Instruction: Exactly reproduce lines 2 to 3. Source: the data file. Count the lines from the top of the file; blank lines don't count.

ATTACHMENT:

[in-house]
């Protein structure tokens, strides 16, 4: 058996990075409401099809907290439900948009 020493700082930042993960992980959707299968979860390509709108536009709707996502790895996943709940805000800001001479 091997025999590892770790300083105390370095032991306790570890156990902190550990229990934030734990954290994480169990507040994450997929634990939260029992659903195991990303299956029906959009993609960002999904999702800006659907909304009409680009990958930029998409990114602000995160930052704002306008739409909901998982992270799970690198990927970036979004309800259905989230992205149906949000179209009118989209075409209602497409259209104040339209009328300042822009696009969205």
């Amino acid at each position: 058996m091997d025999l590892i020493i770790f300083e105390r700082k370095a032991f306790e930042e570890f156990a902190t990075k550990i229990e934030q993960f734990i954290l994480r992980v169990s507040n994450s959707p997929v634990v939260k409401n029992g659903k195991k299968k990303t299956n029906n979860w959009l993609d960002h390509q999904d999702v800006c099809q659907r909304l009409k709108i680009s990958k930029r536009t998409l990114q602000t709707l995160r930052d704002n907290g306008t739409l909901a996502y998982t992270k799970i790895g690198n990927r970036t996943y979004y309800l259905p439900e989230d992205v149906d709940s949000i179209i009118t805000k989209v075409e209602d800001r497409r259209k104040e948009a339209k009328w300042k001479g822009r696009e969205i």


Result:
């Protein structure tokens, strides 16, 4: 058996990075409401099809907290439900948009 020493700082930042993960992980959707299968979860390509709108536009709707996502790895996943709940805000800001001479 091997025999590892770790300083105390370095032991306790570890156990902190550990229990934030734990954290994480169990507040994450997929634990939260029992659903195991990303299956029906959009993609960002999904999702800006659907909304009409680009990958930029998409990114602000995160930052704002306008739409909901998982992270799970690198990927970036979004309800259905989230992205149906949000179209009118989209075409209602497409259209104040339209009328300042822009696009969205």
């Amino acid at each position: 058996m091997d025999l590892i020493i770790f300083e105390r700082k370095a032991f306790e930042e570890f156990a902190t990075k550990i229990e934030q993960f734990i954290l994480r992980v169990s507040n994450s959707p997929v634990v939260k409401n029992g659903k195991k299968k990303t299956n029906n979860w959009l993609d960002h390509q999904d999702v800006c099809q659907r909304l009409k709108i680009s990958k930029r536009t998409l990114q602000t709707l995160r930052d704002n907290g306008t739409l909901a996502y998982t992270k799970i790895g690198n990927r970036t996943y979004y309800l259905p439900e989230d992205v149906d709940s949000i179209i009118t805000k989209v075409e209602d800001r497409r259209k104040e948009a339209k009328w300042k001479g822009r696009e969205i």